Playing quite smartly, he did not disclose how the deal would be financed. It let people guess the source of the money considering that most of his fortune is held in Tesla shares and other stakes in his other companies. His team devised a unique plan to get Twitter to discount his offer, which could give him an advantage in future negotiations.

Twitter’s stock value fell that day. This was a sign that shareholders were not sure of a deal. The sentiments and wall street response to Twitter stocks were driven by the memories of his famous 2018 tweet – “funding secured” – to take Tesla private for $420 per share. The tweet cost him dear; He had to cough up $20 million in fine and also step down as the company’s chairman.

The $54.20 offer seemed a bit low to Twitter’s advisors initially. The shares fell significantly, and the company started attracting the eyeballs of various other potential acquirers, including Salesforce who once wanted to buy Twitter.

Twitter was quick to adopt a “poison pill,” a legal maneuver that made it difficult for Musk to increase his stakeholding in Twitter beyond 15%. It was a kind of panic situation which could be understood from the fact that the board approved it on a holiday with stock markets closed.

The pivotal moment came on Thursday, April 21st when Mr. Musk stated that he had secured financing from blue-chip banks, including Morgan Stanley and Barclays PLC. Musk betting on his quarter of fortune lent credibility to the bid and neutralized potential criticism by Twitter. He also clarified that his buyout offer to Twitter no longer required his team to complete due diligence. This accelerated the complete process and started paddling on a fast-track mode.

By then, Twitter’s board already sensed the mood of shareholders who found Musk’s offer the best in the current scenario which increased pressure on directors to reconsider it.

The series of tweets put out by Musk on Friday was a part of his strategy to bring the board of Twitter under immense pressure.

Musk started presenting his case directly to the top shareholders in a series of video calls. At the same time, the bankers at Twitter drew the conclusion that the company’s “go-it-alone” path could bring the Twitter stock well under $54.20 per share in the worst scenario. All of it started resulting in the change of mind of a few board members.

After Mr. Musk’s bid was made, no serious corporate suitors emerged. Perhaps they were wary of taking on the richest person in the world and are more concerned about not-so-favoring Washington’s antitrust climate. None of the suiters dared to involve in a deal that seemed difficult to execute.

By now the Twitter board realized that they have very limited options – and time as well – to explore and respond. However, one last shot they wanted to give.

On Saturday, Taylor, chairman of Twitter’s board, contacted Mr. Musk to inquire if he would make the offer even more appealing to the board members. Musk, who already said publicly that his offer was “best and final”, expressed his inability to sweeten the offer as he had a reputation to protect. He also indirectly indicated that if the board rejects his offer, he will be left with no other option but to reach out directly to shareholders. Taylor understood the message wrapped in nice words as it was something Musk had previously suggested publicly via cryptic tweets.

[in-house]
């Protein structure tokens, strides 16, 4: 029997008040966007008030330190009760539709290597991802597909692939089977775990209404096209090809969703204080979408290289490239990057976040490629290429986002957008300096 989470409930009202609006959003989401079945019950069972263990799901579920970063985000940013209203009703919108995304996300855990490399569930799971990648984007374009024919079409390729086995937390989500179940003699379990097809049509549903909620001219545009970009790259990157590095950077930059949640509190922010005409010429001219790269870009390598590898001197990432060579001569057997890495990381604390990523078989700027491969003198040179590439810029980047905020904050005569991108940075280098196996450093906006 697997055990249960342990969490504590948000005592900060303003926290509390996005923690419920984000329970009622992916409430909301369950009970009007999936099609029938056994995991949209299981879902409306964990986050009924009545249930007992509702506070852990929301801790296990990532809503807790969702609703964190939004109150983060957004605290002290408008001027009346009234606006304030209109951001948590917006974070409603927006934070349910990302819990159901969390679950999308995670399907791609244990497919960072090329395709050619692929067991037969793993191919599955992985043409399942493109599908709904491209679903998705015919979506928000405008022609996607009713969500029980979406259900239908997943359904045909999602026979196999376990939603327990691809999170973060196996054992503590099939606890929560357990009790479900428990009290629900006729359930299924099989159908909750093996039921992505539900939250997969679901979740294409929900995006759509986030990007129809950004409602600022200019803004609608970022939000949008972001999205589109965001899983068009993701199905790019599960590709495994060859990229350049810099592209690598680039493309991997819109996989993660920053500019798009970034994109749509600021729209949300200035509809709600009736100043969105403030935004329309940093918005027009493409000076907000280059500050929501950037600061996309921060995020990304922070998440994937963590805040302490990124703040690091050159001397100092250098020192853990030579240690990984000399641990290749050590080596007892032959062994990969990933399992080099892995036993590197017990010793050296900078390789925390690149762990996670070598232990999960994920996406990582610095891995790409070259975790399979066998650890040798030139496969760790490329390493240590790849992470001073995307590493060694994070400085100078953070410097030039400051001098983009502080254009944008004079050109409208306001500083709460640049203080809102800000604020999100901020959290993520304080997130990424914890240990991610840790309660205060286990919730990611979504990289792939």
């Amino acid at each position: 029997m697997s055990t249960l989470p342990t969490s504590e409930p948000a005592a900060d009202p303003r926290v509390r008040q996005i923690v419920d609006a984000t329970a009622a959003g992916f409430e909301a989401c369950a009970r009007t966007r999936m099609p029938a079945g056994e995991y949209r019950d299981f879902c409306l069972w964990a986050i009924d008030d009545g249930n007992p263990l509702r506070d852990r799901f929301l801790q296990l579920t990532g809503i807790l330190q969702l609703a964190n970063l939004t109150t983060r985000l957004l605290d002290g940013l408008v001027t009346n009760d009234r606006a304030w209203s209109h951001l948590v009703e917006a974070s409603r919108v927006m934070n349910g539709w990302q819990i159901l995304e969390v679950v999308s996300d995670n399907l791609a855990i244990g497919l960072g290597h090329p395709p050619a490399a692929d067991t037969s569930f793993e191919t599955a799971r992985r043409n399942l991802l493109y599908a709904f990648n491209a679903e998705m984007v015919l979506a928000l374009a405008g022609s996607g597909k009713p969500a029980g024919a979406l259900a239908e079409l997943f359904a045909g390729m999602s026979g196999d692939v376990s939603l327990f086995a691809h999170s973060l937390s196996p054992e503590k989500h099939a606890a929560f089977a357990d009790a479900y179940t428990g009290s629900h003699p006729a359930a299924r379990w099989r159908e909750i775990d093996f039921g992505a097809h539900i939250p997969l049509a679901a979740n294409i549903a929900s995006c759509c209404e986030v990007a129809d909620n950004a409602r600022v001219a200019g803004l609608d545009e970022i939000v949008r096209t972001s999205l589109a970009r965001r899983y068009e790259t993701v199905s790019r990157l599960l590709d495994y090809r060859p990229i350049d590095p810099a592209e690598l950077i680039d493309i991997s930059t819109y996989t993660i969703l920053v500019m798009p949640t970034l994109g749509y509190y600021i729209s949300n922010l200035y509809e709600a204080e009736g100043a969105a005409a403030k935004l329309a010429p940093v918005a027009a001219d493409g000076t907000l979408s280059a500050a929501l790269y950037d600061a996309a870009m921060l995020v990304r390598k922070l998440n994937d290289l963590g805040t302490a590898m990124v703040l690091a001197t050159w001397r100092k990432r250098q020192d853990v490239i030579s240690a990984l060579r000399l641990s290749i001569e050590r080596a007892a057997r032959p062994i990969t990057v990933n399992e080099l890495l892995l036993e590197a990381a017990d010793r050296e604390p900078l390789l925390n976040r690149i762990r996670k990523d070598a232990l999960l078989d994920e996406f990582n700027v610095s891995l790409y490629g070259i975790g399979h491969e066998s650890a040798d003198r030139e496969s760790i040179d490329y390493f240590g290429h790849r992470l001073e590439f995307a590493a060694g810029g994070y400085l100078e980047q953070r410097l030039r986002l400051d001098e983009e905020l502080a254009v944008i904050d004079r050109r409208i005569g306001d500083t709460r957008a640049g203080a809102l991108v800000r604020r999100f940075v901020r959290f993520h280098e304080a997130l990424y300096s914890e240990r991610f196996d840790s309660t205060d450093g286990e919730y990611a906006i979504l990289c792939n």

Depending on Twitter’s board decision on whether to reopen negotiations or not, the pair agreed to meet again on Sunday. However, Musk once again opted for the strategy of pressure and insisted that he was keen to close the Twitter acquisition deal by Monday.

As anticipated, Musk’s strategy to show a sign of urgency worked, and instead of focusing on taking chance by putting the ball in Musk’s court with a revised offer, Twitter’s board focused on protecting shareholders in the event of collapse due to any reason. This was due to Musk’s unpredictable behavior and his not-so-warm relations with regulators.

Both sides’ advisors burnt their midnight oil to finish up the deal by Monday morning. Any hopes for a pre-market announcement soon faded. Instead, the official announcement came in the middle of the trading day, which is rare for a deal of this size involving the world’s richest person and drawing unprecedented attention from the business world.

Musk’s fans are celebrating but it was the perfect ending to an unusual deal. Musk didn’t “acquire” Twitter, he “shopped”. It’s very rare that a listed company was identified, offered, negotiated, and bought within just two weeks. Throughout the two-week-long takeover battle, Musk made the most of Twitter to criticize it on its platform. He didn’t shy away from giving a glimpse of the Twitter he envisions. Be it pursuing unrestricted content guidelines or taking it private or even opening the source code, Musk has been vocal about his plans to make a mockery of Twitter’s bankers and U.S. securities regulators. He didn’t spare Bill Gates, Justin Bieber, and other billionaires too who he criticized for their infrequent tweeting and blamed that for the platform’s shortcomings.

According to people who were present, Parag Agrawal, Twitter CEO, assured employees about no planned layoffs and that the company’s priorities haven’t changed since the closing of the deal. However, his own existence in the company is at stake and under the shadow. However, he also didn’t leave a chance to take a shot at Musk when asked about the possible return of Donald Trump on Twitter. His reply “we don’t know where the company will go once Mr. Musk has taken over”, is widely picked up by various media houses who have decoded the real meaning in their own style.

The acquisition of Twitter is expected to complete in the second half of 2022. And the biggest challenge for Musk is keeping his mind silent and fingers restricted when on Twitter. In past, he paid a huge price for his tweets which rubbed the regulators on the wrong side. His not-so-warm relationship with regulators is well known, and knowing how desperate Musk was for Twitter, regulators won’t leave any chance to make his happiness short-lived.